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Lung lobe torsion in dogs: 22 cases (1981–1999)

Prue J. NeathSection of Surgery, Department of Clinical Studies, School of Veterinary Medicine, University of Pennsylvania, Philadelphia, PA 19104-6010.
Present address: Animal Health Trust, Lanwades Park, Kentford, Newmarket, CB8 7UU, England.

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Daniel J. BrockmanSection of Surgery, Department of Clinical Studies, School of Veterinary Medicine, University of Pennsylvania, Philadelphia, PA 19104- 6010.

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Lesley G. KingSection of Critical Care, Department of Clinical Studies, School of Veterinary Medicine, University of Pennsylvania, Philadelphia, PA 19104- 6010.

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Abstract

Objective—To identify breed disposition, postoperative complications, and outcome in dogs with lung lobe torsion.

Design—Retrospective study.

Animals—22 client-owned dogs.

Procedure—Information on signalment; history; clinical findings; results of clinicopathologic testing, diagnostic imaging, and pleural fluid analysis; surgical treatment; intra- and postoperative complications; histologic findings; and outcome were obtained from medical records.

Results—All 22 dogs had pleural effusion; dyspnea was the most common reason for examination. Fifteen dogs were large deep-chested breeds; 5 were toy breeds. Afghan Hounds were overrepresented, compared with the hospital population. One dog was euthanatized without treatment; the remaining dogs underwent exploratory thoracotomy and lung lobectomy. Eleven dogs recovered from surgery without complications, but 3 of these later died of thoracic disease. Four dogs survived to discharge but had clinically important complications within 2 months, including chylothorax, mediastinal mesothelioma, gastric dilatation, and a second lung lobe torsion. Six dogs died or were euthanatized within 2 weeks after surgery because of acute respiratory distress syndrome, pneumonia, septic shock, pneumothorax, or chylothorax. Chylothorax was diagnosed in 8 of the 22 dogs, including 4 Afghan Hounds.

Conclusion and Clinical Relevance—Results suggest that lung lobe torsion is rare in dogs and develops most frequently in large deep-chested dogs, particularly Afghan Hounds. Other predisposing causes were not identified, but an association with chylothorax was evident, especially in Afghan Hounds. Prognosis for dogs with lung lobe torsion was fair to guarded. (J Am Vet Med Assoc 2000;217:1041–1044)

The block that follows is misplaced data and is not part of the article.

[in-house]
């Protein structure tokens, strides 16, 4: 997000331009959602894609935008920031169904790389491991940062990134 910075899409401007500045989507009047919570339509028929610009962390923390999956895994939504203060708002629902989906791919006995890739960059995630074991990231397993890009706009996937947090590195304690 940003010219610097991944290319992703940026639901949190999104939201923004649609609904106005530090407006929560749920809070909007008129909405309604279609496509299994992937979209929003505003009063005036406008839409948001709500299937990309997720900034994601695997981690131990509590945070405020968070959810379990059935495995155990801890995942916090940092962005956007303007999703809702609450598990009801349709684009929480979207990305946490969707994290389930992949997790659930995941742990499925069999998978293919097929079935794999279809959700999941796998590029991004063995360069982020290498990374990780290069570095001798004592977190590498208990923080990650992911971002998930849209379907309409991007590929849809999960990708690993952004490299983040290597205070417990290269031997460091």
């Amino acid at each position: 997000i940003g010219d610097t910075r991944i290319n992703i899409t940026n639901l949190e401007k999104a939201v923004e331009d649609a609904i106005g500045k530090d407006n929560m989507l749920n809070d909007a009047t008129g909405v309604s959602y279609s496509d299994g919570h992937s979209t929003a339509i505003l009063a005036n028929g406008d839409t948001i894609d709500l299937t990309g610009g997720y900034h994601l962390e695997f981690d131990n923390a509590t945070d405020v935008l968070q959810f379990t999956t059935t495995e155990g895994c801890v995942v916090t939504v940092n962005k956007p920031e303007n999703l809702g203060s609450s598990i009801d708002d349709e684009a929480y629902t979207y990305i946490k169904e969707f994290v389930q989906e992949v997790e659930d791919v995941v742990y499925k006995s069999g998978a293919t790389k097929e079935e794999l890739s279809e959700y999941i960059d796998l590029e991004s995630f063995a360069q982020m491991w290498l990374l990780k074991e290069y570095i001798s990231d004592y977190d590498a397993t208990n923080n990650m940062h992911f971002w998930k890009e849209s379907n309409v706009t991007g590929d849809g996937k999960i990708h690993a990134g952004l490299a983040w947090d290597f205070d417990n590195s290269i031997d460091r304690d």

Abstract

Objective—To identify breed disposition, postoperative complications, and outcome in dogs with lung lobe torsion.

Design—Retrospective study.

Animals—22 client-owned dogs.

Procedure—Information on signalment; history; clinical findings; results of clinicopathologic testing, diagnostic imaging, and pleural fluid analysis; surgical treatment; intra- and postoperative complications; histologic findings; and outcome were obtained from medical records.

Results—All 22 dogs had pleural effusion; dyspnea was the most common reason for examination. Fifteen dogs were large deep-chested breeds; 5 were toy breeds. Afghan Hounds were overrepresented, compared with the hospital population. One dog was euthanatized without treatment; the remaining dogs underwent exploratory thoracotomy and lung lobectomy. Eleven dogs recovered from surgery without complications, but 3 of these later died of thoracic disease. Four dogs survived to discharge but had clinically important complications within 2 months, including chylothorax, mediastinal mesothelioma, gastric dilatation, and a second lung lobe torsion. Six dogs died or were euthanatized within 2 weeks after surgery because of acute respiratory distress syndrome, pneumonia, septic shock, pneumothorax, or chylothorax. Chylothorax was diagnosed in 8 of the 22 dogs, including 4 Afghan Hounds.

Conclusion and Clinical Relevance—Results suggest that lung lobe torsion is rare in dogs and develops most frequently in large deep-chested dogs, particularly Afghan Hounds. Other predisposing causes were not identified, but an association with chylothorax was evident, especially in Afghan Hounds. Prognosis for dogs with lung lobe torsion was fair to guarded. (J Am Vet Med Assoc 2000;217:1041–1044)